Carina Cooks has been employed by Realfood Restaurant Group (RRG) for around 3 years. Cooks was first hired as a line cook. After seeing Cooks’ potential, Cooks was quickly promoted to Sous Chef. At the time of the promotion, Cooks signed a document that stated:
AGREEMENT NOT TO COMPETE: In consideration of continued employment at RRG, I agree that, in the event of termination, I will not engage in any business as an owner, employee, or stockholder with any company that competes, directly, or indirectly with RRG, for ten years.
Last year, Cooks was asked to head a special project to design the menu for a new RRG concept restaurant – the Fast But Fancy Fried Food Emporium. The restaurant was to sell deep-fried food in a fine dining atmosphere with fine dining pricing. For her role, Cooks was promised a bonus of 3% of the restaurant’s profits over the first year of operation in addition to her salary as the Head Chef of the restaurant. Cooks was skeptical of such a restaurant’s marketability, but went ahead on menu and recipe development consistent with what RRG requested.
In consumer testing, though, the restaurant, and Cooks’ menu, fell flat. Cooks was fired from RRG. Based on the feedback it received from the consumer testing, RRG changed the concept and eventually opened a restaurant called You Won’t Believe It’s Not Fried – a moderately priced down-home healthy version of Cooks’ original menu, which included faux fried, healthy foods. The new concept was widely popular with the health conscious fitness set and turned a profit after just a few months of operation.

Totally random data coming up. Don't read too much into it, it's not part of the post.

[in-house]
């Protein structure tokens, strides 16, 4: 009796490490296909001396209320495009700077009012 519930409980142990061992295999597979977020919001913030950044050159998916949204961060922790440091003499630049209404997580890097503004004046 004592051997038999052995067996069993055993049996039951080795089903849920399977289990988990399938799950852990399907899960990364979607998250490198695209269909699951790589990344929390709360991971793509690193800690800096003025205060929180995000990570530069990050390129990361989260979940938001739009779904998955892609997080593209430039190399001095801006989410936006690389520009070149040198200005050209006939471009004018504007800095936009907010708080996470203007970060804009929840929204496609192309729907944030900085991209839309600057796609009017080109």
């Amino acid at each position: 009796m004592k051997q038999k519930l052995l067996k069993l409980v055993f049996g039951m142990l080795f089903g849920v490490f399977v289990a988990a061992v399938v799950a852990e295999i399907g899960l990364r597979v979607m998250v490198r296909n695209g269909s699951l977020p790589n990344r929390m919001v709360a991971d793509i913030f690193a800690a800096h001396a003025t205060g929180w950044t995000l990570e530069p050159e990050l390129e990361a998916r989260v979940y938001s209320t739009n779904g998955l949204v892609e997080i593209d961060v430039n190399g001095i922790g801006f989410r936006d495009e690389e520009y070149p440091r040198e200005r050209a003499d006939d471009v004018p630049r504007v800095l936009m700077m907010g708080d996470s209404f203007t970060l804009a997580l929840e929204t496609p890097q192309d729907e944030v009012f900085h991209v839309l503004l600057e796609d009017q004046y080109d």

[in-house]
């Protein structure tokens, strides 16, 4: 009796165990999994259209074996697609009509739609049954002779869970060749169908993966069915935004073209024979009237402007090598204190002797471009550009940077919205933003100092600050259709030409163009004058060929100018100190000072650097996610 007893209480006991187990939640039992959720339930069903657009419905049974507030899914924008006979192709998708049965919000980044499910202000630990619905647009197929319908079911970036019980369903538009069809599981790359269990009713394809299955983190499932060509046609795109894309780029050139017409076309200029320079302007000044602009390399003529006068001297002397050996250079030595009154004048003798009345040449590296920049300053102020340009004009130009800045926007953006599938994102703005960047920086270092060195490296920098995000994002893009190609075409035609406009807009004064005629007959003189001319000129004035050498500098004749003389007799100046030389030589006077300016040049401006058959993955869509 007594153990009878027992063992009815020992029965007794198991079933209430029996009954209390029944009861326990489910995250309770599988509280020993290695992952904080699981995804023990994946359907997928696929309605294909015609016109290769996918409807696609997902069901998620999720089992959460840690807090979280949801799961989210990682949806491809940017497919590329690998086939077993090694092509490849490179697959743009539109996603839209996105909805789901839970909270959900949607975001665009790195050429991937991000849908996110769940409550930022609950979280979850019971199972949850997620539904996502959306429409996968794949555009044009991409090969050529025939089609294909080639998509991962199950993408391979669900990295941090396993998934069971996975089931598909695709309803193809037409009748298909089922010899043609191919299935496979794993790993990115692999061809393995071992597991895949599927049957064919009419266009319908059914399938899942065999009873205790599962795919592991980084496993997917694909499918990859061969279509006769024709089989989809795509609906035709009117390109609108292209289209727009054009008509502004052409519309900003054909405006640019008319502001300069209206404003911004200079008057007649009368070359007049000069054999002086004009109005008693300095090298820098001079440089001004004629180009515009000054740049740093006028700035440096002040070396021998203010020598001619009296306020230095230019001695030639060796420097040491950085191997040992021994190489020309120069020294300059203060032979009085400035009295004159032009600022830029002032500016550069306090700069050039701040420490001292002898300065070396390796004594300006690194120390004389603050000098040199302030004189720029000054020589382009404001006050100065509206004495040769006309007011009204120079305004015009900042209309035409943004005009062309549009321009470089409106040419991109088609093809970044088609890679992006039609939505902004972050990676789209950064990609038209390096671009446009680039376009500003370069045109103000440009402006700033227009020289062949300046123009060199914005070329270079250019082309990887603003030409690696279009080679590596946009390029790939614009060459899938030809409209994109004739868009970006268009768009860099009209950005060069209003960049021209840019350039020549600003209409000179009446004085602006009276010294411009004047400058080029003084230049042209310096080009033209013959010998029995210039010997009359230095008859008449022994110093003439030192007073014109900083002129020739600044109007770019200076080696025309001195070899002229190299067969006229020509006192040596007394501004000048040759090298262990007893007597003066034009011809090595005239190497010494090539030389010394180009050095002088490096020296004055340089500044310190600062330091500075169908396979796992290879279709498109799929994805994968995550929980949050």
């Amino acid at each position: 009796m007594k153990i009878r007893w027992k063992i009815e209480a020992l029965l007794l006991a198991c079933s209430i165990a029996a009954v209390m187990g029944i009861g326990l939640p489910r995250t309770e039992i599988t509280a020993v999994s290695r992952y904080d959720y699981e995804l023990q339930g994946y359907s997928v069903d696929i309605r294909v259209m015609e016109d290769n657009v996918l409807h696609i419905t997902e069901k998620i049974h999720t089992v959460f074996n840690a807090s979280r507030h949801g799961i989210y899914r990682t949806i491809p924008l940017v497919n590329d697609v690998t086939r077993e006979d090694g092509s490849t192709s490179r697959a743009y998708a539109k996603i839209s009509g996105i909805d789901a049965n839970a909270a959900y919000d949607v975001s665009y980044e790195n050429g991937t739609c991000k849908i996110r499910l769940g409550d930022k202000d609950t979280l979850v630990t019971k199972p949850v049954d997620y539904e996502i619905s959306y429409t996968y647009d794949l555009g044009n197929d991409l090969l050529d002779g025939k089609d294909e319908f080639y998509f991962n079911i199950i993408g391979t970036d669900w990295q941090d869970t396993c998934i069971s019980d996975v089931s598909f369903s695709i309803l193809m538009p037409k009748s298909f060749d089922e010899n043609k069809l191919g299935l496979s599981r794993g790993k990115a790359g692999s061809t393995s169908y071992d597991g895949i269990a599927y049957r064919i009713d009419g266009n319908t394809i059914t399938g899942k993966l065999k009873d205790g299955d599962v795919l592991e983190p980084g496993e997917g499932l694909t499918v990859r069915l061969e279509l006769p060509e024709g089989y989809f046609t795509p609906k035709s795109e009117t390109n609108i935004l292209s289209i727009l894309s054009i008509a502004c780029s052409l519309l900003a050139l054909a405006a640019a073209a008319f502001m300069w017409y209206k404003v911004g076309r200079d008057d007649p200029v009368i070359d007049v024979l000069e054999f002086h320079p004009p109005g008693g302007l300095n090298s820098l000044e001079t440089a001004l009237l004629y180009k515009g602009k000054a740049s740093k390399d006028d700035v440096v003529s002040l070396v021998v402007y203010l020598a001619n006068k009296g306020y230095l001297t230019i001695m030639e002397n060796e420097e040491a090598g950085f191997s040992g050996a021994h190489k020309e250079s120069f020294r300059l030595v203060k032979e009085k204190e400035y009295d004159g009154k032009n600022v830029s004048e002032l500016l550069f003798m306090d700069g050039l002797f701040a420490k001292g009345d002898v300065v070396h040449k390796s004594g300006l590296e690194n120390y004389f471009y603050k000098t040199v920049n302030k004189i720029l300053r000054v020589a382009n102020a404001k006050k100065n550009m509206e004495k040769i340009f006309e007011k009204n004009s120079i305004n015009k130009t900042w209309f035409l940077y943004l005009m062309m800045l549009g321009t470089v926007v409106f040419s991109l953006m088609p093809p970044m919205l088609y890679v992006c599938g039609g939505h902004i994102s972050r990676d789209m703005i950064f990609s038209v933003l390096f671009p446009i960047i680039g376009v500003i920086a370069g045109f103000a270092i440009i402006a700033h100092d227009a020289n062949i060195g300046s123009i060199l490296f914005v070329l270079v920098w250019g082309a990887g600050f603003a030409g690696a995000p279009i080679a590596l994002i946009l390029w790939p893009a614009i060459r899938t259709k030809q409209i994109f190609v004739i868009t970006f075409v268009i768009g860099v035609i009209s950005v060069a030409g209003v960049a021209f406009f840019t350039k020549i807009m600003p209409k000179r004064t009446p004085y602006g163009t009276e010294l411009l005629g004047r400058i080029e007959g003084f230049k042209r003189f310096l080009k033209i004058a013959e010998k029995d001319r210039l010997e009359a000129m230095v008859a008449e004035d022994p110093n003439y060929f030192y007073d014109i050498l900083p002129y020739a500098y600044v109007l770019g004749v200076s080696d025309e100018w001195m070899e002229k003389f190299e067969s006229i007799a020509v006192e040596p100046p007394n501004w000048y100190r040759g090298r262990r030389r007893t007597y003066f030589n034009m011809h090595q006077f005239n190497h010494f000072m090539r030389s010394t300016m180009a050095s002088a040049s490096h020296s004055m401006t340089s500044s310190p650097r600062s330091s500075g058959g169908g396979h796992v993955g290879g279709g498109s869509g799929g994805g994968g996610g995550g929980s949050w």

When she was fired, Cooks could not find immediate employment, so on her own, she opened up a home business, which, coincidentally, also catered to the health conscious adult. Cooks prepared healthy meals at home, and sold them at major gym locations where they were an instant hit with evening gym-goers who didn’t want to cook or eat out.
Upon learning of Cooks’ entrepreneurial undertakings, RRG filed a complaint seeking to restraint Cooks from the marketing and sales of her successful home meals. In its complaint, RRG sited the Agreement Not to Compete between it and Cooks. This prompted Cooks to check out You Won’t Believe It’s Not Fried. Cooks was struck between the similarities between what Cooks proposed to RRG and what is offered at the new restaurant.
Cooks seeks your advice. Is Cooks bound to the non-compete agreement that she signed? Is Cooks entitled to make a contract claim against RRG for what Cooks believes is the use of her ideas? Would Cooks be entitled to the payment of profits from the new RRG restaurant?